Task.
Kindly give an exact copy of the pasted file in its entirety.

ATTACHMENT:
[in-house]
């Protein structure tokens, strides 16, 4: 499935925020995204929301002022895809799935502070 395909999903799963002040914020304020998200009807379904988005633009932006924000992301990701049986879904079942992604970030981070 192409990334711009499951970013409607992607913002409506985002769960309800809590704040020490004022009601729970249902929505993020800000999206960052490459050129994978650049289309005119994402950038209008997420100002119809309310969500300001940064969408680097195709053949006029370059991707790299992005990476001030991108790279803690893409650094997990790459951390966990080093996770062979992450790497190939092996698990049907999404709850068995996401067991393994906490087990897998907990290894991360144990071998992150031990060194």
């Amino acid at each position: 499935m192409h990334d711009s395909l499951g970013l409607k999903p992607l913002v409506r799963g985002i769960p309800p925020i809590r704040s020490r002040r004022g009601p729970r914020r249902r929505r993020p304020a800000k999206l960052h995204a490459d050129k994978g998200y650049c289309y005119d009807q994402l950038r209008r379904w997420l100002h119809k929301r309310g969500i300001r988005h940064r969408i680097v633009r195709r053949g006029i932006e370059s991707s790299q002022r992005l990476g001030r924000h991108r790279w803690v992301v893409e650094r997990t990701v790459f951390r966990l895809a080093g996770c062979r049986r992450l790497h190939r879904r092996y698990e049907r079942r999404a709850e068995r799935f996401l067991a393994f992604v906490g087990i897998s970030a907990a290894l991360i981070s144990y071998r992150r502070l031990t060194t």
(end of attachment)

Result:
[in-house]
């Protein structure tokens, strides 16, 4: 499935925020995204929301002022895809799935502070 395909999903799963002040914020304020998200009807379904988005633009932006924000992301990701049986879904079942992604970030981070 192409990334711009499951970013409607992607913002409506985002769960309800809590704040020490004022009601729970249902929505993020800000999206960052490459050129994978650049289309005119994402950038209008997420100002119809309310969500300001940064969408680097195709053949006029370059991707790299992005990476001030991108790279803690893409650094997990790459951390966990080093996770062979992450790497190939092996698990049907999404709850068995996401067991393994906490087990897998907990290894991360144990071998992150031990060194």
């Amino acid at each position: 499935m192409h990334d711009s395909l499951g970013l409607k999903p992607l913002v409506r799963g985002i769960p309800p925020i809590r704040s020490r002040r004022g009601p729970r914020r249902r929505r993020p304020a800000k999206l960052h995204a490459d050129k994978g998200y650049c289309y005119d009807q994402l950038r209008r379904w997420l100002h119809k929301r309310g969500i300001r988005h940064r969408i680097v633009r195709r053949g006029i932006e370059s991707s790299q002022r992005l990476g001030r924000h991108r790279w803690v992301v893409e650094r997990t990701v790459f951390r966990l895809a080093g996770c062979r049986r992450l790497h190939r879904r092996y698990e049907r079942r999404a709850e068995r799935f996401l067991a393994f992604v906490g087990i897998s970030a907990a290894l991360i981070s144990y071998r992150r502070l031990t060194t």